Nathaniel Lang, Kellogg School of Management Thinking creatively about China

GIM China class of 2009

GIM China class of 2009

Picture this, an American from Cleveland, an Asian Indian American, a student from Poland and myself trying to agree on a research topic on China. That is our challenge over the next few weeks as we start our Global Initiatives in Management (GIM): China class.

GIM is a very popular course at Kellogg with more than 400 students participating last year and involves in-depth study of a country. Students can choose from one of 8 countries or regions that have a GIM class.

Students collaborate with faculty advisors to design a ten-week curriculum on the chosen country. The curriculum is taught in class and includes guest speakers. For GIM China we will study topics such as economics, health care reform, consumerism, culture and many more.

Most of the course is designed around the independent study projects. These involve doing secondary research from now until March and then travelling to China for two weeks doing primary field research. We will of course also be visiting giant pandas and seeing some of the sights.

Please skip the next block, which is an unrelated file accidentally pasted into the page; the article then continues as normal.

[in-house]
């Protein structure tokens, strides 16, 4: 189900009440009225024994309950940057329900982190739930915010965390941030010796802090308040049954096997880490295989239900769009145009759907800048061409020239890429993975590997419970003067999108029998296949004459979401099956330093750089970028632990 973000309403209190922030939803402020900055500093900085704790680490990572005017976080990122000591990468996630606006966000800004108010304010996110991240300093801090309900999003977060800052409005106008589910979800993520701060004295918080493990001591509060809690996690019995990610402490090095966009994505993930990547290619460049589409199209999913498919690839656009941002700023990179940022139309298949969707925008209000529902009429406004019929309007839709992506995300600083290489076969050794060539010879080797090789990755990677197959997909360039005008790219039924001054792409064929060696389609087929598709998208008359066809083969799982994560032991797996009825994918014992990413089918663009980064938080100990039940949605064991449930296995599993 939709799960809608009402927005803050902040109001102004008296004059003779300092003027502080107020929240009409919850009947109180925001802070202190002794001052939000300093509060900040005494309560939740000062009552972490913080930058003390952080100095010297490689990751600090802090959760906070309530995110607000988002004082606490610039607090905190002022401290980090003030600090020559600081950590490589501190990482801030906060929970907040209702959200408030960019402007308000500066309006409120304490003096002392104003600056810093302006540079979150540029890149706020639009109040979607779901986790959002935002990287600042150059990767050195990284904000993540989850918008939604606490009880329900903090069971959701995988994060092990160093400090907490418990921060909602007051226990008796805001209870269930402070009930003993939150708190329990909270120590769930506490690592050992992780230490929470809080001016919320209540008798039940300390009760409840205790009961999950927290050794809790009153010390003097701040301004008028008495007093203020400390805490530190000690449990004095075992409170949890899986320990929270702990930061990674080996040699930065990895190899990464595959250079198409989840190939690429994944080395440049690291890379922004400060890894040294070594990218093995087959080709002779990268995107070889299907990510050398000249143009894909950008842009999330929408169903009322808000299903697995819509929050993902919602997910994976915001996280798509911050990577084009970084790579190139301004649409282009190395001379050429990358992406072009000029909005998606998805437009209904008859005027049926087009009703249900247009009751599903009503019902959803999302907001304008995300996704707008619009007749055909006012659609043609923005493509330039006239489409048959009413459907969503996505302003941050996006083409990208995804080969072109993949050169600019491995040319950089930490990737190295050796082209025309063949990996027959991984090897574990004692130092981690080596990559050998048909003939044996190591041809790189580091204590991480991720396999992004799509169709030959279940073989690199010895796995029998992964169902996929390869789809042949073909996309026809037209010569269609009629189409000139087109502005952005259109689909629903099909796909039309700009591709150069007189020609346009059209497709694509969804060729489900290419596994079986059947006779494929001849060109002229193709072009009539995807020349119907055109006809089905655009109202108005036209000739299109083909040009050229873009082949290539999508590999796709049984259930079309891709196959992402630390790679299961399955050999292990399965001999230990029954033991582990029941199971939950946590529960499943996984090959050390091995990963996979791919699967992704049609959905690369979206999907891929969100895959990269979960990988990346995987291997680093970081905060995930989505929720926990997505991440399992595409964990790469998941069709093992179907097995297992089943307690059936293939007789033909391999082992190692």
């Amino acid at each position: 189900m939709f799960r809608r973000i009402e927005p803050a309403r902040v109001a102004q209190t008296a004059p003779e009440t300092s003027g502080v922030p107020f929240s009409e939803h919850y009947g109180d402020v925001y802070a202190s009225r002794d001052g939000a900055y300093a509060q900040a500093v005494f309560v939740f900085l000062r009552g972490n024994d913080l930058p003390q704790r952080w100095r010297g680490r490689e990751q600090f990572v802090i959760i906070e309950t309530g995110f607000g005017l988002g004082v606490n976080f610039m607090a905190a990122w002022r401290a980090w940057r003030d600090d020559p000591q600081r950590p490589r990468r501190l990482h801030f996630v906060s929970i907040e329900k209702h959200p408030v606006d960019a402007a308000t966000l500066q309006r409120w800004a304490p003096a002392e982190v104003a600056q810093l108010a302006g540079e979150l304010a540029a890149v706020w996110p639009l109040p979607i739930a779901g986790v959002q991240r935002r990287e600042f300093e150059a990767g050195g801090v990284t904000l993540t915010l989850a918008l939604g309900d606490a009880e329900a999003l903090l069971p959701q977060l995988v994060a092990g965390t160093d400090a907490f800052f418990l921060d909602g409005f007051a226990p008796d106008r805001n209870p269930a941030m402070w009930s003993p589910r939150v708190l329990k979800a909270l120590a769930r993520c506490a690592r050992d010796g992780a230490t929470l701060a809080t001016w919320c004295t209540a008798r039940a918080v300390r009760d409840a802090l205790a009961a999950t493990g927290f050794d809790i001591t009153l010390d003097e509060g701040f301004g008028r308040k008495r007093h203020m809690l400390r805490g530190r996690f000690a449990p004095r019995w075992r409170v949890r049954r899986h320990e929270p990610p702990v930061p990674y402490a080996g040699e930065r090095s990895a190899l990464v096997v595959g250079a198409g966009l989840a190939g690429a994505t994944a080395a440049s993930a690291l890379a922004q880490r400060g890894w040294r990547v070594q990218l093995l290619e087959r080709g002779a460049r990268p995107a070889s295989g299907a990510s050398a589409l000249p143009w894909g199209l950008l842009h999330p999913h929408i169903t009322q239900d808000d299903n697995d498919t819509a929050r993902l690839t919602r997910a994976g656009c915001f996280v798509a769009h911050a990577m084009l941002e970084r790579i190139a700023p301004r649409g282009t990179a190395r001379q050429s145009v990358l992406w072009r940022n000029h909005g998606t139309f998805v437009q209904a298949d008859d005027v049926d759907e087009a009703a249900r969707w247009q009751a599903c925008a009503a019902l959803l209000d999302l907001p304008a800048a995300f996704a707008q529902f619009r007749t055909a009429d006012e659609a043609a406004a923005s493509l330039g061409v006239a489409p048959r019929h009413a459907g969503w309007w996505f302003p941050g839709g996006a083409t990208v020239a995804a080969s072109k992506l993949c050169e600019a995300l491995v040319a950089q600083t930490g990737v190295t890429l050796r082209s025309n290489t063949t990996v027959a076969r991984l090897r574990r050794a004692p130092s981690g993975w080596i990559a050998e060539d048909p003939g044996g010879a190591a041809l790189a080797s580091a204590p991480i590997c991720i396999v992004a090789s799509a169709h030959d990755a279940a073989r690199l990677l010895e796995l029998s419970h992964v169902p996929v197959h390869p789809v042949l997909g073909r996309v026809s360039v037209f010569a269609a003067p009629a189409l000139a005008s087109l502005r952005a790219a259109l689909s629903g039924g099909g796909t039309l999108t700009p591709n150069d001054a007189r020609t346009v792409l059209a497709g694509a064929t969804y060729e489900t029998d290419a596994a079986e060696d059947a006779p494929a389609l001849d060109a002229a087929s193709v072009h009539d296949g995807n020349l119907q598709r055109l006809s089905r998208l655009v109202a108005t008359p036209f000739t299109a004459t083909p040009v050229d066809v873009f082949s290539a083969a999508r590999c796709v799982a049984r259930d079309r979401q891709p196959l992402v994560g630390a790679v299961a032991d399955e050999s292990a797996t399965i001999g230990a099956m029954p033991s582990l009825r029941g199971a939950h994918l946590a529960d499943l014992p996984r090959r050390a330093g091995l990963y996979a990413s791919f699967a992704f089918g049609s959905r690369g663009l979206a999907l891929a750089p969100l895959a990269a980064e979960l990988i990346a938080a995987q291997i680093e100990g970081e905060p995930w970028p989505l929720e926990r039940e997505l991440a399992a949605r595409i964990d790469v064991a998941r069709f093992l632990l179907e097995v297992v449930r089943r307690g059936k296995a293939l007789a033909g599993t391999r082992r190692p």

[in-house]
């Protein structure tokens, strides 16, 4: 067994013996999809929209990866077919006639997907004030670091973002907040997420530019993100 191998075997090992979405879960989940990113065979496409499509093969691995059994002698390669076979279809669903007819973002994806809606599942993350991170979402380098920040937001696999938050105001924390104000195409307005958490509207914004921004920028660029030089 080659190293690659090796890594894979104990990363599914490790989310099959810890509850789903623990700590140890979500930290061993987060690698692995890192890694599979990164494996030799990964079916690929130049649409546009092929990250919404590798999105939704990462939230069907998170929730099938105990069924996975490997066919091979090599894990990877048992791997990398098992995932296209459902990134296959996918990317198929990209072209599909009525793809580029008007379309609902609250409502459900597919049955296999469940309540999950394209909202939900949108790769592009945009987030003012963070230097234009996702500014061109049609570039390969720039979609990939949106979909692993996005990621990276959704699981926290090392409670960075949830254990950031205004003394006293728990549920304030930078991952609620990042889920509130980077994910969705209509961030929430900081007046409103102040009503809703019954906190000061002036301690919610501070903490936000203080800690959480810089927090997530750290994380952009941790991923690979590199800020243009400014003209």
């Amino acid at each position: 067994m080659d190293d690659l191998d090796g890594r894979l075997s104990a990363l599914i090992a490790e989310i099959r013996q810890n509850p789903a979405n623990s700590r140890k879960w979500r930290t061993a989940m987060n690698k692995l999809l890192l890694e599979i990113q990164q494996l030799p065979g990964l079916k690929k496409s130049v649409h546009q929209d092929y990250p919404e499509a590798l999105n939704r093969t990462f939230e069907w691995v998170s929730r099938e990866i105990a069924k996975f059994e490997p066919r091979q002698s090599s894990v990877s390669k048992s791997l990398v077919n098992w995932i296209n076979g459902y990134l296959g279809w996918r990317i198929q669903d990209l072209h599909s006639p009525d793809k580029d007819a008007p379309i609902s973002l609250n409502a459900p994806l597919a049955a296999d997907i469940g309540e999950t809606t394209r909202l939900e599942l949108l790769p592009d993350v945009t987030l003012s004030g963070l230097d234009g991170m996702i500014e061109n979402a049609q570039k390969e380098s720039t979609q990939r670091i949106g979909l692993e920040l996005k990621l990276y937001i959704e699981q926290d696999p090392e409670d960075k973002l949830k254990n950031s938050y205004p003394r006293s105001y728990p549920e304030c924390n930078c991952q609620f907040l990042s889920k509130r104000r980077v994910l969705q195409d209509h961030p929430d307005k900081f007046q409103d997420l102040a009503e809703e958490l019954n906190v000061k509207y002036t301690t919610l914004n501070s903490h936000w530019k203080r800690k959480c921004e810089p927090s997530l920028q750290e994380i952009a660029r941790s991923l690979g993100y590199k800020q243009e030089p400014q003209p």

The aim of these independent study projects is to research an economic or business issue related to China in depth. We want to study a topic that is cutting edge to make it really worthwhile.

Knowing this, our group has been trying to think creatively about what is new, interesting and not been so widely thought about on China. However, with all the hype around China’s explosive entry onto the world stage this can be challenging. Two topics that have received attention only recently are China’s large and growing excess capacity and China’s ability to move towards innovation and design and away from from low cost manufacturing.

Over the coming weeks, as a group, we will be reading more on these topics and searching for inspiration elsewhere to develop our research question.